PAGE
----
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Why agents should switch focus when listing

When showing a potential buyer a property, which do you consider more important: a second bedroom or an internet connection? While extra space is always a drawcard, a 2016 study by UK broadband provider Hyperoptic discovered that three in five of the 3,000 people polled would rather opt for fast broadband. About 60% would even forfeit having decent neighbours and a garden. And about half don’t mind if there are no transport links, restaurants or gyms in the area, as long as they can get online.

When listing a property, it’s essential to promote an internet connection to maximise interest. With fibre to the home increasingly being introduced in South Africa, this can add value and appeal, especially if you take a millennial audience into account.

Aside from the inclusion of Wi-Fi and fibre, consider these listing points to attract attention from a sizeable audience:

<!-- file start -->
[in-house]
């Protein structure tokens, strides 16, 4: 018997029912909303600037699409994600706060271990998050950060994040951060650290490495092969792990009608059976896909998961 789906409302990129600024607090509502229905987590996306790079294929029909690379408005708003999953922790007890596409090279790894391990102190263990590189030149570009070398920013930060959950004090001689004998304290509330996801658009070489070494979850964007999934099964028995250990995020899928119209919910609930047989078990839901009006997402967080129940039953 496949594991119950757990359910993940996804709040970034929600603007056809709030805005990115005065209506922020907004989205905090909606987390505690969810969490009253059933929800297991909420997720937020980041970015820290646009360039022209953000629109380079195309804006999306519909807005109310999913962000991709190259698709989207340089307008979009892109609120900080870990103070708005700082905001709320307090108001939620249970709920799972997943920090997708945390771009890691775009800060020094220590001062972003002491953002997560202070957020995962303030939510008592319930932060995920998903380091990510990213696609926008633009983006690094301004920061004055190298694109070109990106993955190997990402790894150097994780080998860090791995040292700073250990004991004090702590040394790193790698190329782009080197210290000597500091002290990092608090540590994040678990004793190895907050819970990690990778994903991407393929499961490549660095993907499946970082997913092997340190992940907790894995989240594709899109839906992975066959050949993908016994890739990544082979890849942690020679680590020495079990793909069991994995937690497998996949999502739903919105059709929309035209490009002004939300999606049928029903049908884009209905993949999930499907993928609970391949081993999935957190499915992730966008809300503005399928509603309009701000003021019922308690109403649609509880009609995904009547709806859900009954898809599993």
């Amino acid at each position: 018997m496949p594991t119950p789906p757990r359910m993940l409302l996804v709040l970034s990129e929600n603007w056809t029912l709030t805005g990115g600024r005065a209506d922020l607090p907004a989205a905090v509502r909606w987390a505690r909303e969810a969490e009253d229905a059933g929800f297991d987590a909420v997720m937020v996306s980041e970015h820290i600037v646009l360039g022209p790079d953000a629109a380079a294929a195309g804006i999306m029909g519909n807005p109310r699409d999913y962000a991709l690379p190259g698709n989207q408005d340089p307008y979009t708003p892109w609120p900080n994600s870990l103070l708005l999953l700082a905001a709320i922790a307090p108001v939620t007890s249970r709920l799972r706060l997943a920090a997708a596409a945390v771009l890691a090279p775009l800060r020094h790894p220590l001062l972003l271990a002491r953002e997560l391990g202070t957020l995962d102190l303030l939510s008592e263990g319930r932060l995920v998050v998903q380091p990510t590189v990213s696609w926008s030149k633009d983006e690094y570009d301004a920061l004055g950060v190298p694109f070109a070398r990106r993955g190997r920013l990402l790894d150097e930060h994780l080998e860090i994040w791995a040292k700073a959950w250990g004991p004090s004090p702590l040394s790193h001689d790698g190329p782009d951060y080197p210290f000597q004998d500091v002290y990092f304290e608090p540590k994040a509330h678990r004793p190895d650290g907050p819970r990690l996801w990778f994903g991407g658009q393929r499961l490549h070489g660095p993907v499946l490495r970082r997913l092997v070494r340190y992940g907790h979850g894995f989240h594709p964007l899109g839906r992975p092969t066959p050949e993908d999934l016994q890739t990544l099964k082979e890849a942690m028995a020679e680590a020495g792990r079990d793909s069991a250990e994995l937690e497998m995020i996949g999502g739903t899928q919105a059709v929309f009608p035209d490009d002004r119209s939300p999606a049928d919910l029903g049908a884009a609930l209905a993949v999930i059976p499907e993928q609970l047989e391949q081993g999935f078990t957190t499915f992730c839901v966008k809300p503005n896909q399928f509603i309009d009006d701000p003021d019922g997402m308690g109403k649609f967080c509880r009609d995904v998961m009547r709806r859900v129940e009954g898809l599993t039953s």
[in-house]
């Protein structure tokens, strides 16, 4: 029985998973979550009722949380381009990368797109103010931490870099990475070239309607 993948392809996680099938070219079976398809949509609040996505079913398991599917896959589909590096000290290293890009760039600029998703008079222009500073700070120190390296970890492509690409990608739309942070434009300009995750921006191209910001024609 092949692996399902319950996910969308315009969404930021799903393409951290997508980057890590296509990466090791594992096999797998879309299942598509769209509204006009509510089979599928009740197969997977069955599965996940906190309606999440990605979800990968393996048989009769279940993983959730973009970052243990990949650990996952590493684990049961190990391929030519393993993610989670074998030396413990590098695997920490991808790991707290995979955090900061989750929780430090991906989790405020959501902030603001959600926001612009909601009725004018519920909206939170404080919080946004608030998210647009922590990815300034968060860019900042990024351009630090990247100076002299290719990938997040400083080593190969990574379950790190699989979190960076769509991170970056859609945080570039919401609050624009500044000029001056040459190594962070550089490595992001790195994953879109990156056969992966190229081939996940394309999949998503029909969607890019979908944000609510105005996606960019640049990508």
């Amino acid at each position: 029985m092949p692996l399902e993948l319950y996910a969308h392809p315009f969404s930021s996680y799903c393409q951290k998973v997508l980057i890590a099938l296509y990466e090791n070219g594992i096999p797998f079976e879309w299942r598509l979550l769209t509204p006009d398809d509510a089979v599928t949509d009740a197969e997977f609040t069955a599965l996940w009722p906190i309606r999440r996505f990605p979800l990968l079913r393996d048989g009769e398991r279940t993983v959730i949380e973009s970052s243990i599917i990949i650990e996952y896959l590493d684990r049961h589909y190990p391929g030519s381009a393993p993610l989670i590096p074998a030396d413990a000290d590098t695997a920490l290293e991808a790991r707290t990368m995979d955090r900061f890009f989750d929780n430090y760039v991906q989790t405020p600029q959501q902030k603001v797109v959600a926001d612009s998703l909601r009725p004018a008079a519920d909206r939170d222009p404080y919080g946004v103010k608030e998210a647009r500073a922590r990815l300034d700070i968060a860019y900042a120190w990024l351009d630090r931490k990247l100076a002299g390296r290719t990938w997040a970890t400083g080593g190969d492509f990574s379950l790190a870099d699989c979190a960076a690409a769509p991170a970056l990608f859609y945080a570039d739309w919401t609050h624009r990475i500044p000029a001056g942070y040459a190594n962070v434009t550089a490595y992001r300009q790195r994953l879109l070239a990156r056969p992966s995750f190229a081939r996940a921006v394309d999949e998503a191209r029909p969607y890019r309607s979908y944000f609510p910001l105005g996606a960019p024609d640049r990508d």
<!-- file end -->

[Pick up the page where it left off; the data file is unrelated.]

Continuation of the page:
• Invest in a video walk-through or virtual tour. These can be featured across platforms, including portals (Property24, Private Property) and your social media pages.

• Professional images set a property apart. Forget the happy snaps – a photographer will capture the best angles and understand what to look for when setting up a shot (no pets accidentally lurking in the background). Having high-resolution images on hand for print titles (Your Neighbourhood, Real Estate) is essential – forget the low-res, pixelated pictures.

• Consider your website’s keywords. While SEO can be intricate, keywords allow your listing to rank higher on search engines. On real estate site Zillow content specialist Catherine Sherman includes luxurious, captivating, impeccable and landscaped among her top-ranking words. Potential, bargain, opportunity and nice have the lowest rankings.

• Analyse your mobile site. “With one-quarter of global web searches conducted on a mobile device by over a billion users worldwide, mobile websites are just as important, if not more so, than desktop versions,” says Magicdust web design agency co-founder Ian Mills, in a Huffington Post article. Does the content load quickly; is it clear enough to read and navigate on a smaller screen; is the call to action obvious?

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